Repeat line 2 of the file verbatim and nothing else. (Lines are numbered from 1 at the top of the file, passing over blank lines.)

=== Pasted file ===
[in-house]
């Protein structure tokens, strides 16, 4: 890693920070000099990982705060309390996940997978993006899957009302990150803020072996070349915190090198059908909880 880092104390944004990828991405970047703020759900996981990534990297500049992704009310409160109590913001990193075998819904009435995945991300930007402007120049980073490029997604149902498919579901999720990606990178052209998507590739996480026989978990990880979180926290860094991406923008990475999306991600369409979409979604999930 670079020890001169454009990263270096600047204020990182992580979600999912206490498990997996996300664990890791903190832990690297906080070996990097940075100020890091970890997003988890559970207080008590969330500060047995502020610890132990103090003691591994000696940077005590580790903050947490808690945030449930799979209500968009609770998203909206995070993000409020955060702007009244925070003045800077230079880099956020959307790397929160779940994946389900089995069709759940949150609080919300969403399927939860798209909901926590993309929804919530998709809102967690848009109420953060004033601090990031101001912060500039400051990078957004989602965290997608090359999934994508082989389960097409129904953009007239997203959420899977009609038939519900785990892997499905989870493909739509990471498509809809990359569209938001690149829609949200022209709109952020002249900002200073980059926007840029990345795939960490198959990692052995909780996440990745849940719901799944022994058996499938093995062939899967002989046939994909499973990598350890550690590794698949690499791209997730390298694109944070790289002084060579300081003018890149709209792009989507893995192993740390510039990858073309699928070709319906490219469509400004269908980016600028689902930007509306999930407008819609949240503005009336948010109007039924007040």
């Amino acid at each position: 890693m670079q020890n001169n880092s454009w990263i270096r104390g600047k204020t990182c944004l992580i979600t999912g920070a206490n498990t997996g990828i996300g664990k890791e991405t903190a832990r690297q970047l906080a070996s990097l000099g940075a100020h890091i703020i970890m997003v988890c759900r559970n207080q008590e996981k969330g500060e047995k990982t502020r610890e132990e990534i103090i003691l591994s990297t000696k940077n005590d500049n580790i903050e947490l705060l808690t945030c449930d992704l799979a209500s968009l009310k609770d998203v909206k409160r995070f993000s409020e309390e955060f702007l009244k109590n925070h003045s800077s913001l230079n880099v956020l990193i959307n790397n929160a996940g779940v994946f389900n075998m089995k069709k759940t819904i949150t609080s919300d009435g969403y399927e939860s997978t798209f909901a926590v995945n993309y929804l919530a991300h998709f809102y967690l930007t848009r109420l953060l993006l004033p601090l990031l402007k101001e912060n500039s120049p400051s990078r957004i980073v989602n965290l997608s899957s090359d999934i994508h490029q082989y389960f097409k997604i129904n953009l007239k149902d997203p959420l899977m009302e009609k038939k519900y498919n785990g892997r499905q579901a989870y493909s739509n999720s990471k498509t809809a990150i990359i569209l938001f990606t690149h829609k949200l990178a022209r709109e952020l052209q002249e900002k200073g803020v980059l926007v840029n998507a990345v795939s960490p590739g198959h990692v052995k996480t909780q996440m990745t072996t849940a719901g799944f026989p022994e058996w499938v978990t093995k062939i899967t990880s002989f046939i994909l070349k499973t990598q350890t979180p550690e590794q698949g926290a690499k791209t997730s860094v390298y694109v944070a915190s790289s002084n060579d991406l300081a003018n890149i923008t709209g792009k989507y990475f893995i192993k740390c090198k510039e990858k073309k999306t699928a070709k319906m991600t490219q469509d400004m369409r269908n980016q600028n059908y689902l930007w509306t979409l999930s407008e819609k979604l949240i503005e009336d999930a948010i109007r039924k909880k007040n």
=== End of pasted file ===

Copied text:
């Protein structure tokens, strides 16, 4: 890693920070000099990982705060309390996940997978993006899957009302990150803020072996070349915190090198059908909880 880092104390944004990828991405970047703020759900996981990534990297500049992704009310409160109590913001990193075998819904009435995945991300930007402007120049980073490029997604149902498919579901999720990606990178052209998507590739996480026989978990990880979180926290860094991406923008990475999306991600369409979409979604999930 670079020890001169454009990263270096600047204020990182992580979600999912206490498990997996996300664990890791903190832990690297906080070996990097940075100020890091970890997003988890559970207080008590969330500060047995502020610890132990103090003691591994000696940077005590580790903050947490808690945030449930799979209500968009609770998203909206995070993000409020955060702007009244925070003045800077230079880099956020959307790397929160779940994946389900089995069709759940949150609080919300969403399927939860798209909901926590993309929804919530998709809102967690848009109420953060004033601090990031101001912060500039400051990078957004989602965290997608090359999934994508082989389960097409129904953009007239997203959420899977009609038939519900785990892997499905989870493909739509990471498509809809990359569209938001690149829609949200022209709109952020002249900002200073980059926007840029990345795939960490198959990692052995909780996440990745849940719901799944022994058996499938093995062939899967002989046939994909499973990598350890550690590794698949690499791209997730390298694109944070790289002084060579300081003018890149709209792009989507893995192993740390510039990858073309699928070709319906490219469509400004269908980016600028689902930007509306999930407008819609949240503005009336948010109007039924007040």